The US has longstanding security alliances with countries including Australia, Japan, South Korea, and the Philippines, which it aims to enhance, and faces a balancing act as it seeks to deepen regional integration.

Nations such as the Philippines and Vietnam are simultaneously attracted by Chinese commerce and concerned by what they consider Chinese belligerence.

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DOF Subsea’s Skandi Singapore Bags Gig Offshore New Zealand

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DOF Subsea​, a subsidiary of DOF ASA​ advises that it has secured a campaign of work in the New Zealand Taranaki Basin for the new build DSV Skandi Singapore for an undisclosed sum. The vessel will mobilize for New Zealand on completion of the current work program in Indonesia for Conoco Philips.

Work in the Taranaki Basin involves diving and ROV operations for for AWE Limited, Shell Todd Oil Services Limited and Origin Energy. The program of work will be completed in February 2012.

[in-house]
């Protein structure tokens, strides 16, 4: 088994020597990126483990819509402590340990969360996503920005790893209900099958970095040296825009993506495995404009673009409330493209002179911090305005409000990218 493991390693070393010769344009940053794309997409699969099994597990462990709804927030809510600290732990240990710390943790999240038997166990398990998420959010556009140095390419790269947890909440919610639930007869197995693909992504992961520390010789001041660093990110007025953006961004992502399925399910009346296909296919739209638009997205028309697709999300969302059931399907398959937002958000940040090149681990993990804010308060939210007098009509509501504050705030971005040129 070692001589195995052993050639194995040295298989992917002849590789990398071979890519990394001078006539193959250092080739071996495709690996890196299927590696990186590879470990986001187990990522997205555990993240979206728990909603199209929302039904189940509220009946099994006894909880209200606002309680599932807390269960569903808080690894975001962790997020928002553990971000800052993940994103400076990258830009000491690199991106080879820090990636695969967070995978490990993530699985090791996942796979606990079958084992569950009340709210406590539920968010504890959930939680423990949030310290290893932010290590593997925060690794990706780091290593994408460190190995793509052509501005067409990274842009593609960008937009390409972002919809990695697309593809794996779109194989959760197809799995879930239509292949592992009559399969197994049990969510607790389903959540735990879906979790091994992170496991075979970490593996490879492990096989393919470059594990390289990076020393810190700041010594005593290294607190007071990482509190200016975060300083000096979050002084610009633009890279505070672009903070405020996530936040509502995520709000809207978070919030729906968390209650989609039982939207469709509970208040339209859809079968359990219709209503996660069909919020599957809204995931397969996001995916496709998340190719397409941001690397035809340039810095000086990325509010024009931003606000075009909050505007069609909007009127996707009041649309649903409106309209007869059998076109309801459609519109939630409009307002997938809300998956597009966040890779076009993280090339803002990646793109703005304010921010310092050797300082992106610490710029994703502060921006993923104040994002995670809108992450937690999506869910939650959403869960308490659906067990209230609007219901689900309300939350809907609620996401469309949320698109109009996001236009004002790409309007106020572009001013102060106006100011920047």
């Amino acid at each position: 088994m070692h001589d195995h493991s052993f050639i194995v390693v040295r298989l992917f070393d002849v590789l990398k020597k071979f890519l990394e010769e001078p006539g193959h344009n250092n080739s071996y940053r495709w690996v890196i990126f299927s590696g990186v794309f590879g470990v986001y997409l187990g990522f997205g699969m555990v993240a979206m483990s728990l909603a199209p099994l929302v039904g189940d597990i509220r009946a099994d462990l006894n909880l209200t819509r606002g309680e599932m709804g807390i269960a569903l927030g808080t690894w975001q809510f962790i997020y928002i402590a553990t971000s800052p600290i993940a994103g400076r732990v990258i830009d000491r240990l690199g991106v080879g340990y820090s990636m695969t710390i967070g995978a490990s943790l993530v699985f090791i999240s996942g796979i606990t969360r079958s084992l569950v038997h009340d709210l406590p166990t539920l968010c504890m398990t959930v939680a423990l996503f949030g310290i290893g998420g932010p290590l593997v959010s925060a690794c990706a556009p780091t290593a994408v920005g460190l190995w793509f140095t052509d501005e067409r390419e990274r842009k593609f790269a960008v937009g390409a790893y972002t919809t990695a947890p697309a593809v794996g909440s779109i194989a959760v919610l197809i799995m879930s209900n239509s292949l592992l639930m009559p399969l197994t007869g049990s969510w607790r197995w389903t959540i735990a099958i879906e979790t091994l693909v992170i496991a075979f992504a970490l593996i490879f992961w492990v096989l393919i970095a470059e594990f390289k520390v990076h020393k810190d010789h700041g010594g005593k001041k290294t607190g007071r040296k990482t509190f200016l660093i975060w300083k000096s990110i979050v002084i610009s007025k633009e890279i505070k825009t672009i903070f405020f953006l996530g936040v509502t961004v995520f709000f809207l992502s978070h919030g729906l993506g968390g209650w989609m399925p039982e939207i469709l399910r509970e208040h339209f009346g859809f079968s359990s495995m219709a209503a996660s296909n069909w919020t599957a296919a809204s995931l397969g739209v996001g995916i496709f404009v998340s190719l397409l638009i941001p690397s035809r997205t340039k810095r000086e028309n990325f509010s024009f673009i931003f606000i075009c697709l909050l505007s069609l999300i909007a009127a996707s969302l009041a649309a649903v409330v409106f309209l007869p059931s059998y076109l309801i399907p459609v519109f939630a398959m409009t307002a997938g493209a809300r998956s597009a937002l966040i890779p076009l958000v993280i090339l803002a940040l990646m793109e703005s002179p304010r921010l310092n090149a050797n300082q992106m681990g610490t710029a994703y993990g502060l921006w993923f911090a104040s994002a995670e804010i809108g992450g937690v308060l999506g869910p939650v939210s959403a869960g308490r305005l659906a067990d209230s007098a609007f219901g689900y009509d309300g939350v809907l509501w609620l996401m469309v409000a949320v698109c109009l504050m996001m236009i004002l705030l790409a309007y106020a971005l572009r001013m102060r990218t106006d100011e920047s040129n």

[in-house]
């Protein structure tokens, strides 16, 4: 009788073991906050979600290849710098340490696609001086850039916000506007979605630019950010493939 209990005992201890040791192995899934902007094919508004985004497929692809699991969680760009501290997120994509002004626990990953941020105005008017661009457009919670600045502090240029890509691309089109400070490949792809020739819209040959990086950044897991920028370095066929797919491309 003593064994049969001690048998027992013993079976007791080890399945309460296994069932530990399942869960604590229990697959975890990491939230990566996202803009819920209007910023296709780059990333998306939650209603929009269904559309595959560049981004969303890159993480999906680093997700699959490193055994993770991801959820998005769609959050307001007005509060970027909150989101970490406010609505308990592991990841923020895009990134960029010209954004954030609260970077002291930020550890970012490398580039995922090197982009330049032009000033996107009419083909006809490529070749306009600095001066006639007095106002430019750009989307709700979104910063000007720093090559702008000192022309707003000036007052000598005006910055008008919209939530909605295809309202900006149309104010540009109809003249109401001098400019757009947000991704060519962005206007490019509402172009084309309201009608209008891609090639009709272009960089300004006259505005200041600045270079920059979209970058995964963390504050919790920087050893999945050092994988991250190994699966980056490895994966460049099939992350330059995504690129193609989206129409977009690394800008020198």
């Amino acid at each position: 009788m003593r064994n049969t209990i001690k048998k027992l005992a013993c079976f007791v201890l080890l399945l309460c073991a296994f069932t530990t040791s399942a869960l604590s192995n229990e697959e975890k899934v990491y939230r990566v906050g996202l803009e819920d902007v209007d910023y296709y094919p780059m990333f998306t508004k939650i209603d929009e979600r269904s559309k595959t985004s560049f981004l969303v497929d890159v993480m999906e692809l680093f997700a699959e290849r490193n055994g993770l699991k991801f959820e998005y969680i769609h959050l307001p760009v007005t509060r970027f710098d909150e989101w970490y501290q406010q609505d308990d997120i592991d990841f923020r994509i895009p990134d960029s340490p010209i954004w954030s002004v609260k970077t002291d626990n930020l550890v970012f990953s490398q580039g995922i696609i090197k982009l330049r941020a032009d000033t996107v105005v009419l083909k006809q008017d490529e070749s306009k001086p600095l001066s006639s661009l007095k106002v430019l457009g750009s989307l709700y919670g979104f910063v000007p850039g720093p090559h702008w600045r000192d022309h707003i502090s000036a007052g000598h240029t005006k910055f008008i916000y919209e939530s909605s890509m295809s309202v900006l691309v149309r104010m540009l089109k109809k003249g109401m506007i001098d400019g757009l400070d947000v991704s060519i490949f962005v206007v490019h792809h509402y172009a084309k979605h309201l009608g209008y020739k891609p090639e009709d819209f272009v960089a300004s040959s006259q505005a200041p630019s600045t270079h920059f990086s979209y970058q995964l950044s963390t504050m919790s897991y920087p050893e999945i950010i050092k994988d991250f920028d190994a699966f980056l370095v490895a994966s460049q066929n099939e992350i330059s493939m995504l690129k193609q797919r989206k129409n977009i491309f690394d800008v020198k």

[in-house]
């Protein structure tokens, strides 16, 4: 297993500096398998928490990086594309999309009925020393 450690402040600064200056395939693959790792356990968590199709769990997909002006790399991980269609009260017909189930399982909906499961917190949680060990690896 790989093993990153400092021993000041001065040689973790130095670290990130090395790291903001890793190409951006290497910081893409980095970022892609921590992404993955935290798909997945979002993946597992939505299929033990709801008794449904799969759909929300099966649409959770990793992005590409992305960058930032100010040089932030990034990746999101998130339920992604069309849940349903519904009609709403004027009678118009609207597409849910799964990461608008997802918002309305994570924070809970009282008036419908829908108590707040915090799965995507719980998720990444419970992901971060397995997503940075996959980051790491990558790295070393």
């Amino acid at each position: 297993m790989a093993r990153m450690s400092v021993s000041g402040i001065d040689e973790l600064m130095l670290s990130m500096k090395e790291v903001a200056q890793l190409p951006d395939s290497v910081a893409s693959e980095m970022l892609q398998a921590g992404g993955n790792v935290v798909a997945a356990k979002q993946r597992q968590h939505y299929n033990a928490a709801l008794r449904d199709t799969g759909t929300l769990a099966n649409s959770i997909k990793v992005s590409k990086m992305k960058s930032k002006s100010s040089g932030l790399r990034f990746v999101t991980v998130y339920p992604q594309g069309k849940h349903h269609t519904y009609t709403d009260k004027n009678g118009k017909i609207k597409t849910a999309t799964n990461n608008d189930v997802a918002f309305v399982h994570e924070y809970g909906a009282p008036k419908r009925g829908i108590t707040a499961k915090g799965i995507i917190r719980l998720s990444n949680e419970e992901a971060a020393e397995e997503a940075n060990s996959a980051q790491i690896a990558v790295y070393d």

Steve Brown, EVP, Asia Pacific said

“The Skandi Singapore is an ideal vessel for the work in the Taranaki Basin. The vessel is the newest DSV in the DOF Subsea fleet and is equipped for extreme weather operation in environmentally sensitive areas. Since delivery, the Skandi Singapore has proven to be a highly capable vessel and is building an excellent reputation with our regional clients.

With the delivery of new vessels into the region, DOF Subsea continues to build a strong project focused organization based in Perth, Australia and Singapore. With a regional project management and engineering capability based around 220 permanently employed engineers and support staff and the highest quality vessels in the region DOF Subsea continues to pursue growth across all subsea market sectors”

Mons Aase, CEO said that the contract awards in Asia Pacific are great news and that the investment in new assets is positive for further growth in the region.